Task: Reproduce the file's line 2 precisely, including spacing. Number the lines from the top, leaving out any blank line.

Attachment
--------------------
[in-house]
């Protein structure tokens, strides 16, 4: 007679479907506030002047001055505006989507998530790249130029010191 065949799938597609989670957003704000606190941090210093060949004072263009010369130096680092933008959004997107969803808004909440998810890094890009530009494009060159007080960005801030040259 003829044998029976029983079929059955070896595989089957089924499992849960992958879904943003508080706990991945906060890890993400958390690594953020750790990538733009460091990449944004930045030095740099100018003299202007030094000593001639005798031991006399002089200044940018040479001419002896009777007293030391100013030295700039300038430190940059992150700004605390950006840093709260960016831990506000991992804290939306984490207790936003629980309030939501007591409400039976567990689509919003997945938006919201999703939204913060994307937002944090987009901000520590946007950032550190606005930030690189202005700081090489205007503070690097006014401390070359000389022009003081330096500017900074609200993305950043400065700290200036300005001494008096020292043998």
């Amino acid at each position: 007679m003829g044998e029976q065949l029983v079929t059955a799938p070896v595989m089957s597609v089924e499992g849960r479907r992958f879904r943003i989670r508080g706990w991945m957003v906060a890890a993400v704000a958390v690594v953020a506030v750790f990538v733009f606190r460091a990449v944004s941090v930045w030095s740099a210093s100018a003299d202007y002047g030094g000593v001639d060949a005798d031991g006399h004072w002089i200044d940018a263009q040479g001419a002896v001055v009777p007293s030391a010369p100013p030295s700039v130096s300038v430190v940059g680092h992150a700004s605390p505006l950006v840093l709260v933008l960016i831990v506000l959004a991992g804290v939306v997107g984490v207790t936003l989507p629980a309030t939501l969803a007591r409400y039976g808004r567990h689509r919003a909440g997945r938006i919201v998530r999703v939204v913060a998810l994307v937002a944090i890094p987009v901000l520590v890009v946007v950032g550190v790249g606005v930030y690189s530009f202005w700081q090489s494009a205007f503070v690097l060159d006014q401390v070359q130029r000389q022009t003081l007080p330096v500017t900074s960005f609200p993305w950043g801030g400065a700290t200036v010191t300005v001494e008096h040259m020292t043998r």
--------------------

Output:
């Protein structure tokens, strides 16, 4: 007679479907506030002047001055505006989507998530790249130029010191 065949799938597609989670957003704000606190941090210093060949004072263009010369130096680092933008959004997107969803808004909440998810890094890009530009494009060159007080960005801030040259 003829044998029976029983079929059955070896595989089957089924499992849960992958879904943003508080706990991945906060890890993400958390690594953020750790990538733009460091990449944004930045030095740099100018003299202007030094000593001639005798031991006399002089200044940018040479001419002896009777007293030391100013030295700039300038430190940059992150700004605390950006840093709260960016831990506000991992804290939306984490207790936003629980309030939501007591409400039976567990689509919003997945938006919201999703939204913060994307937002944090987009901000520590946007950032550190606005930030690189202005700081090489205007503070690097006014401390070359000389022009003081330096500017900074609200993305950043400065700290200036300005001494008096020292043998």